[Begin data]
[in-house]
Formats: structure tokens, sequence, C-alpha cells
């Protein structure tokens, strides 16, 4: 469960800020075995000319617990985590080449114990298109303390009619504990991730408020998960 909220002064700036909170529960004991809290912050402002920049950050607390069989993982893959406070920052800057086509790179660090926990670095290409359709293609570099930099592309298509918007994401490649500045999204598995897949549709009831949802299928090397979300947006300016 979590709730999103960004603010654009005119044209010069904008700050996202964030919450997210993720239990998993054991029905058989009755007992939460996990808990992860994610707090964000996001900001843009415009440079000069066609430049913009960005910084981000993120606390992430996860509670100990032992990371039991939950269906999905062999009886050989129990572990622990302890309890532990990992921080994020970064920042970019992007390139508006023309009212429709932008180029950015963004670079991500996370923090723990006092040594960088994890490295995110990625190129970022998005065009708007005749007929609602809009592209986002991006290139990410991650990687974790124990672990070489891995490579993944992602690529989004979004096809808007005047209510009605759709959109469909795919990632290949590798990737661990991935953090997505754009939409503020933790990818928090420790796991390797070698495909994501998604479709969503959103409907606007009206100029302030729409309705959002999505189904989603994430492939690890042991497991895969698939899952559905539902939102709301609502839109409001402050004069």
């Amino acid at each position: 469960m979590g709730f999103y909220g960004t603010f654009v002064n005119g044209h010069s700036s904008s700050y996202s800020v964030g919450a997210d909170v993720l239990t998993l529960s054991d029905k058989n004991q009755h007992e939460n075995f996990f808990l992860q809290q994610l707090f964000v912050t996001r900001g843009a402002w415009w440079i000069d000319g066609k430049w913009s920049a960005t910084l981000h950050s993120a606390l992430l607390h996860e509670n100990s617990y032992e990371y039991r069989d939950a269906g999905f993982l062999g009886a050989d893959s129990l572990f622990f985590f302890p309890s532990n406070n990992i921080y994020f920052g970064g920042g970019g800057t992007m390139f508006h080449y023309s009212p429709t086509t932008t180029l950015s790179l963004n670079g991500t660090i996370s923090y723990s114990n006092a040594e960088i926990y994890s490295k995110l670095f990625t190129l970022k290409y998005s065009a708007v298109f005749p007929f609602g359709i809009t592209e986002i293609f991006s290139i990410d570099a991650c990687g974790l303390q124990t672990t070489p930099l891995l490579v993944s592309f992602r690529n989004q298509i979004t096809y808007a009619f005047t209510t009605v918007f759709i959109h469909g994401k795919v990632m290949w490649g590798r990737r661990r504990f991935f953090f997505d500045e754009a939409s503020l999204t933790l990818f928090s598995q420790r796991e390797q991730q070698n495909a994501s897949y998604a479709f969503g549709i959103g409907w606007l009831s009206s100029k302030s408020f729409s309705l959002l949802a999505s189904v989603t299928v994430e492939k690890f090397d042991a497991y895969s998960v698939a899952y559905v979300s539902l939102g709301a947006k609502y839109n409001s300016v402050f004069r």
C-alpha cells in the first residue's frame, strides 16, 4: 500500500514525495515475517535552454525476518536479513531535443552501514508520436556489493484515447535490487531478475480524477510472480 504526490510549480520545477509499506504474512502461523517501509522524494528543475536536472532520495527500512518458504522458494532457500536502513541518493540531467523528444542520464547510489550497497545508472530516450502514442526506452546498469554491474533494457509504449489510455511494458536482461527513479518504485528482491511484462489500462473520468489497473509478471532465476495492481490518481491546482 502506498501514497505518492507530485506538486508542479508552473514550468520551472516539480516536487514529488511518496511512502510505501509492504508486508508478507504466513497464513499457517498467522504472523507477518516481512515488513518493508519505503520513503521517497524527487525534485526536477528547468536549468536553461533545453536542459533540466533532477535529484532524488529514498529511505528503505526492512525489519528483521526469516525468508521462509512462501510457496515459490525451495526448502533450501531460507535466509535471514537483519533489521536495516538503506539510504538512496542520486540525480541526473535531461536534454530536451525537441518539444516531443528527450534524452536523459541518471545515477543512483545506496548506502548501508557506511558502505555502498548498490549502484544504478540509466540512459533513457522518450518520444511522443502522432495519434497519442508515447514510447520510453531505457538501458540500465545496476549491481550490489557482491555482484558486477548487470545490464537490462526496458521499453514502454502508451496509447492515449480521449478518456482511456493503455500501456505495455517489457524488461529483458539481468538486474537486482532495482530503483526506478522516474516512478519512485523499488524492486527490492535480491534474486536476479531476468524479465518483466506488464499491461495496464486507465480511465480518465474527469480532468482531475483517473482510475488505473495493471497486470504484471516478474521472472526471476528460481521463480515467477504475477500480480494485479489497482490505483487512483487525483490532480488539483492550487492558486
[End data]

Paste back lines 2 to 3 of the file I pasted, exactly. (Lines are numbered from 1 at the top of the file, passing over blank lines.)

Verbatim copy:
Formats: structure tokens, sequence, C-alpha cells
């Protein structure tokens, strides 16, 4: 469960800020075995000319617990985590080449114990298109303390009619504990991730408020998960 909220002064700036909170529960004991809290912050402002920049950050607390069989993982893959406070920052800057086509790179660090926990670095290409359709293609570099930099592309298509918007994401490649500045999204598995897949549709009831949802299928090397979300947006300016 979590709730999103960004603010654009005119044209010069904008700050996202964030919450997210993720239990998993054991029905058989009755007992939460996990808990992860994610707090964000996001900001843009415009440079000069066609430049913009960005910084981000993120606390992430996860509670100990032992990371039991939950269906999905062999009886050989129990572990622990302890309890532990990992921080994020970064920042970019992007390139508006023309009212429709932008180029950015963004670079991500996370923090723990006092040594960088994890490295995110990625190129970022998005065009708007005749007929609602809009592209986002991006290139990410991650990687974790124990672990070489891995490579993944992602690529989004979004096809808007005047209510009605759709959109469909795919990632290949590798990737661990991935953090997505754009939409503020933790990818928090420790796991390797070698495909994501998604479709969503959103409907606007009206100029302030729409309705959002999505189904989603994430492939690890042991497991895969698939899952559905539902939102709301609502839109409001402050004069």